Hot Off the Web

Both the Globe and National Post continued the almost daily articles on the income trusts saga. In “Trusts: Ottawa not victimizers” Chevreau explains why the narrow interests represented by the “Trust lobby had no hope against Flaherty” . Adding a nail to the income trust coffin the Bank of Canada message is that the “Trust structure may contribute to inefficiency: Dodge”. Perhaps now that the facts speak for themselves, the “debate” will turn to whether this is a matter of integrity (the government did not keep its word), or competence (the government made a promise that it should have known that it can’t keep) or perhaps as John Keynes said “When the facts change, I change my mind. What do you do?” and allow for mitigating circumstances. Or, perhaps we will move on to more interesting topics.

Clements in WSJ article Success depends on what you count” discusses the returns that were available so far this decade and draws conclusions as follows: diversify, make sure to compare performance to the right benchmark (including dividends), rebalance, dollar-cost average and keep costs low.

Barron’s Donlan in “Nothing to fear? Pension plans make a killing in the market but ignore other risks”warns that the improved funded status of pension plans in the past year (primarily due to higher asset values resulting from higher equity returns, coupled with reduction in liabilities resulting from higher interest rates), especially with upcoming changes in U.S. laws (to accelerate reduction of unfunded liabilities) won’t reduce future volatility of funded status of plans. Therefore, you should not be surprised if more companies will use these good results as an opportunity to curtail/terminate their defined benefit pension plans.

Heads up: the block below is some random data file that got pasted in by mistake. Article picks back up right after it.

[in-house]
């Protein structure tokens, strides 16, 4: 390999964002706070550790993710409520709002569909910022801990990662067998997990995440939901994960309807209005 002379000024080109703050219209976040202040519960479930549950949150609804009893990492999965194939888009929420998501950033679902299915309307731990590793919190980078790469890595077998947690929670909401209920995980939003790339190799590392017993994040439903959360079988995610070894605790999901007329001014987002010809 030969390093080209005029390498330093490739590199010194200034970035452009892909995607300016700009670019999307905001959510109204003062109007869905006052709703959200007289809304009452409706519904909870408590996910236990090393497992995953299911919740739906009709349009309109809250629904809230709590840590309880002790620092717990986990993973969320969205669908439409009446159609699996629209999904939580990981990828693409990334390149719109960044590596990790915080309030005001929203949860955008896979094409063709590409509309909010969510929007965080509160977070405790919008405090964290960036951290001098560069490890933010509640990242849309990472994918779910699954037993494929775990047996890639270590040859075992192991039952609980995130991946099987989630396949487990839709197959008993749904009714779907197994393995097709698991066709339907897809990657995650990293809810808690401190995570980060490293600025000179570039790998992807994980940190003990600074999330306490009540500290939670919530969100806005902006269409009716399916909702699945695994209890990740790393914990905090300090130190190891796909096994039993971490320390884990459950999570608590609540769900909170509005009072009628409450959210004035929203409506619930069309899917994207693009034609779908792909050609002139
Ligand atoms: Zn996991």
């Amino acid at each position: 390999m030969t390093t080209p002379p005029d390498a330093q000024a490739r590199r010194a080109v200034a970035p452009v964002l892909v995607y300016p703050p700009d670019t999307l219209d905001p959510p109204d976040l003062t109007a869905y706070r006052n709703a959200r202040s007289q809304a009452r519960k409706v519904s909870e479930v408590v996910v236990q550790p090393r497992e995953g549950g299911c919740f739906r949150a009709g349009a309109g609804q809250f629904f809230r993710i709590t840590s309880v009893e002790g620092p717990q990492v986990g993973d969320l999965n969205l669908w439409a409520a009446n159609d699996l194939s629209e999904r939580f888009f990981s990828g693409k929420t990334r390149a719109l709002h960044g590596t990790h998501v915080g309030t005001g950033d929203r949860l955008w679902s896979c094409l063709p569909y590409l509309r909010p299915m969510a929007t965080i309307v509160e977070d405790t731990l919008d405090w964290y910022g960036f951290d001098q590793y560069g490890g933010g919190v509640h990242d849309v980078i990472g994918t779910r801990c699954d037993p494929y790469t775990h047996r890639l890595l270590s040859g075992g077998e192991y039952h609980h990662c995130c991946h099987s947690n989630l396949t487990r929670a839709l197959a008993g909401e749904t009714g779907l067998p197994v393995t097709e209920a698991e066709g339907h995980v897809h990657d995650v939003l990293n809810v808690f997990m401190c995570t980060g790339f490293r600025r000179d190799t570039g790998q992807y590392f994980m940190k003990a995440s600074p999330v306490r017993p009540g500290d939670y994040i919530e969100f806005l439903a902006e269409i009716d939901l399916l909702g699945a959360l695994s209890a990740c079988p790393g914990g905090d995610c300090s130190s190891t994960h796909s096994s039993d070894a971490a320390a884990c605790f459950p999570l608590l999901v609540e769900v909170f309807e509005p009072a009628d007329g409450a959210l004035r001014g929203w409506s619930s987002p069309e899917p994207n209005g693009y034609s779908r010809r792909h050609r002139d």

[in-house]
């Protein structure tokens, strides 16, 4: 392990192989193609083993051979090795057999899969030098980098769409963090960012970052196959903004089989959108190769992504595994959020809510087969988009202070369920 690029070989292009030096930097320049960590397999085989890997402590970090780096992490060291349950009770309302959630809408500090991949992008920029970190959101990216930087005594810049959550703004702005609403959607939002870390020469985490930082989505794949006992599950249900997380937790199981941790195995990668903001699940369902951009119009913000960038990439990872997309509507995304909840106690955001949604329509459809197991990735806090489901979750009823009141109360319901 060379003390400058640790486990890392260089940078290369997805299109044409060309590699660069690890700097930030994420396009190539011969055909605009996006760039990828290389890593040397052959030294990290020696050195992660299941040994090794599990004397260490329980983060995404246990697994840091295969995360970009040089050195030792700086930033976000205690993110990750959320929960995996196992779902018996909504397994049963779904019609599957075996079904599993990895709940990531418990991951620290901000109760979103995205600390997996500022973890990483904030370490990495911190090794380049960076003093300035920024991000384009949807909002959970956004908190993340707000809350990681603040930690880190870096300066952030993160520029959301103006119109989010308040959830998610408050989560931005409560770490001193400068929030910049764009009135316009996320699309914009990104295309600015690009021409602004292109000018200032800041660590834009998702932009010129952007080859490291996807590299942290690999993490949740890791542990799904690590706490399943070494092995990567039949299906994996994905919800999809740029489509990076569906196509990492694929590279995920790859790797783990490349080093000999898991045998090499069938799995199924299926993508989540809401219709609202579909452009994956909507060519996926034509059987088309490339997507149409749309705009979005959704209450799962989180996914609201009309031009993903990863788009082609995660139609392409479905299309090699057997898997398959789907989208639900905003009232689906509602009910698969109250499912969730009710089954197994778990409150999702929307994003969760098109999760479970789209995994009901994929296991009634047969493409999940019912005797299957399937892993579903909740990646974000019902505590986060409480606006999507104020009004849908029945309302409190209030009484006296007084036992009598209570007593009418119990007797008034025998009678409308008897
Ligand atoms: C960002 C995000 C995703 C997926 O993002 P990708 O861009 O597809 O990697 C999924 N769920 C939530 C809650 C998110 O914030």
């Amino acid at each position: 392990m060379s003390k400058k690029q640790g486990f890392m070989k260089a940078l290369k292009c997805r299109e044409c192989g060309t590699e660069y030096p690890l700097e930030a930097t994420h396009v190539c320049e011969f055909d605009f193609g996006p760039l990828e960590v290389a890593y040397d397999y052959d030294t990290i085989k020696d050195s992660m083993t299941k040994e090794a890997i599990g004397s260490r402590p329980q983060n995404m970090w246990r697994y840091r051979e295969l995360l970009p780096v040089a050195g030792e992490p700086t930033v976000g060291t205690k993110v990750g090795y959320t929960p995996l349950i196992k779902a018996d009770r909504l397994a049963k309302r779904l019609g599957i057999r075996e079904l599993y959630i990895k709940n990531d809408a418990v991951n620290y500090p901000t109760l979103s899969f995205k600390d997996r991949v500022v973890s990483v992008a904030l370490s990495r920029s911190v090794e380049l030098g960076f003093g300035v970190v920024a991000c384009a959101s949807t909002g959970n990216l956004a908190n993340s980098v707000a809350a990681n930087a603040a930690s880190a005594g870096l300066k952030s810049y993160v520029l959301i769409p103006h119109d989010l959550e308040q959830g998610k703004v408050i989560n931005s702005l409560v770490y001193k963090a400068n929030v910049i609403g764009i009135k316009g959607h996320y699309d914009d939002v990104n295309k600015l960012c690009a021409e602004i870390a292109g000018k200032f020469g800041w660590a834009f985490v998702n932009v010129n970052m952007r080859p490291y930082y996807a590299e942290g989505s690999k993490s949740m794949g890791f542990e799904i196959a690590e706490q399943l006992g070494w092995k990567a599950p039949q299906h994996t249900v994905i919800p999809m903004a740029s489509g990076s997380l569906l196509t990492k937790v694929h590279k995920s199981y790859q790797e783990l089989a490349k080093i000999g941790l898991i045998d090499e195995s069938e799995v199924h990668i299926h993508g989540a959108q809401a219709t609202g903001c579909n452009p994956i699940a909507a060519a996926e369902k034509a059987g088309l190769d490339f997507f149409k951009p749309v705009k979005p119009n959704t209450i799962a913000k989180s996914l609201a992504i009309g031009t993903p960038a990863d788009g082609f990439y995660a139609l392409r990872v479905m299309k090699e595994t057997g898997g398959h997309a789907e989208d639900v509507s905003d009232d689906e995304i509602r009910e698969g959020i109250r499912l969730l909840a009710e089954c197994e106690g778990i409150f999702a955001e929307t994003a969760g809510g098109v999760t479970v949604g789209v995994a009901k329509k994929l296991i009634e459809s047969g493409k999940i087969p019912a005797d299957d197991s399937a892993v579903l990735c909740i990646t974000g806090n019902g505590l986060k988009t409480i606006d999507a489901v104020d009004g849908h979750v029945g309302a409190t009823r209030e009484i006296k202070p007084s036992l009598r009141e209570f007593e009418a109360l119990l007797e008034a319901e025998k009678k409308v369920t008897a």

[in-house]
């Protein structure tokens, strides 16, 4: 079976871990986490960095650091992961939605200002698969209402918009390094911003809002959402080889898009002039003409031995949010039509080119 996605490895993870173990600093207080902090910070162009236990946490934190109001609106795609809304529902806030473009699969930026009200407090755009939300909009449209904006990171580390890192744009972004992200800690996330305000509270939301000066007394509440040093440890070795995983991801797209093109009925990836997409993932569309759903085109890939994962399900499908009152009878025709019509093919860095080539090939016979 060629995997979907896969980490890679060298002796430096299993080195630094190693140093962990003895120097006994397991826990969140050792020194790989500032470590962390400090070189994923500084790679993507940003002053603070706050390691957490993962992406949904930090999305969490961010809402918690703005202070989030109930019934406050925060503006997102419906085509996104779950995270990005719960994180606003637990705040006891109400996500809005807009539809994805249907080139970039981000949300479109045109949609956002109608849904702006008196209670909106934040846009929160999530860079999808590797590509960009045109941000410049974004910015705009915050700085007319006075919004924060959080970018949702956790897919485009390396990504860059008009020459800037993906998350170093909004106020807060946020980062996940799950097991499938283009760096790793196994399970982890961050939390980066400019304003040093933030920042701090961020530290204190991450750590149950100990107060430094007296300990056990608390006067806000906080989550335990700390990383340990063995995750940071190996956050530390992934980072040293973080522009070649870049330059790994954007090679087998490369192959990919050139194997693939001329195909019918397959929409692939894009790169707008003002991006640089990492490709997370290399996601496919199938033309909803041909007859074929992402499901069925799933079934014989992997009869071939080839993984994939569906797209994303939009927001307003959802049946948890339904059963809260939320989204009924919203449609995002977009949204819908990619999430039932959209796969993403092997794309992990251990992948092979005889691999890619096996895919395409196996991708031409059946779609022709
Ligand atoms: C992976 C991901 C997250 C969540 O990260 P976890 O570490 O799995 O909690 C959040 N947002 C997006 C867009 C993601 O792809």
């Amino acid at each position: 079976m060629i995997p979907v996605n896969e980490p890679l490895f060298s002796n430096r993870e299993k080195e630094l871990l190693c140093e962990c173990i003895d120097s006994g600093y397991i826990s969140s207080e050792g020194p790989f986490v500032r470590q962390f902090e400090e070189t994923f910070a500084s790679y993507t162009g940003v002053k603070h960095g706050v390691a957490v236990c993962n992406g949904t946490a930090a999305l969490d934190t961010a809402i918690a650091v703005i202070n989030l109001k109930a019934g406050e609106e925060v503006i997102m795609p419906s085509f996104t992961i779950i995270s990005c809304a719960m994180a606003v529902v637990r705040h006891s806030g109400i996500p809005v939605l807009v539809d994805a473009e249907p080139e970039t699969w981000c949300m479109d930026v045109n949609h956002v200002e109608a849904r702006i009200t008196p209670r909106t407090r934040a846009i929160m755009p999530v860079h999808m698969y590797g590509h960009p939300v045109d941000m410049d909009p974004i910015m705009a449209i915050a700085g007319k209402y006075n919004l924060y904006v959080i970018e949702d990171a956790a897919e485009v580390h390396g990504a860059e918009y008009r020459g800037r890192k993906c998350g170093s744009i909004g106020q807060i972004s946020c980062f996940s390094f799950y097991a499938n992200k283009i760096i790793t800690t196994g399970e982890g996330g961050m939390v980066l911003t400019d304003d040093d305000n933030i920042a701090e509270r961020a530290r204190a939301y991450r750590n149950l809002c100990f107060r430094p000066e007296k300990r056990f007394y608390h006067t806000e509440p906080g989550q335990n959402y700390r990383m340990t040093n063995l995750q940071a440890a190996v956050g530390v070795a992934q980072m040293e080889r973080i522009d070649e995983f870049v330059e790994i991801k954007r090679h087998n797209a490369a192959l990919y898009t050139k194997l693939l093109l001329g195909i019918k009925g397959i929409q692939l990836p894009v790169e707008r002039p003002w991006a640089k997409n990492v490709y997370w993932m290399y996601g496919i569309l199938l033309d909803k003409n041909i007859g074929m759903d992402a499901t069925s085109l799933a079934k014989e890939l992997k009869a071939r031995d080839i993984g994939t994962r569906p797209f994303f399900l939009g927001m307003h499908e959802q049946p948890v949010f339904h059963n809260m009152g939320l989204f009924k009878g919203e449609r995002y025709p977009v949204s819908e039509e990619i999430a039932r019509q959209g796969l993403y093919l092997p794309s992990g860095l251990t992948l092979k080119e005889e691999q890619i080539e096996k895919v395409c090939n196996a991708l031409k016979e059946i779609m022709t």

Levine in “Boomers seeking safer havens” explains the shift over the last 25 years from single digit P/E ratios and 18% government bond yields to the current P/E of 17 and 4% yields in terms of boomer demographics; specifically how boomers shifted from being big borrowers in their 20s and 30s, and are now becoming big savers resulting in a significant increase in liquidity. He then advocates the increased use of high and growing dividend stocks within a well diversified portfolio.

RRSP vs. paying down mortgage – In the Globe and Mail article “RRSPs vs. paying down your mortgage – why not do both?”Cestnick make a persuasive case for the strategy of contributing to your RRSP and then using the tax savings to pay down your mortgage. Not a bad strategy for Canadians.

In case you missed it, Yahoo Finance has just added a Personal Finance section. You may find it interesting to peruse its Retirement subsection. You might also find interesting the Financial Post’s RRSP Guide

And finally, in Business Week’s “Running your retirement numbers”show a variety of advisory services available to American investors at T. Rowe Price, Vanguard, Merrill Lynch, Schwab, Fidelity.


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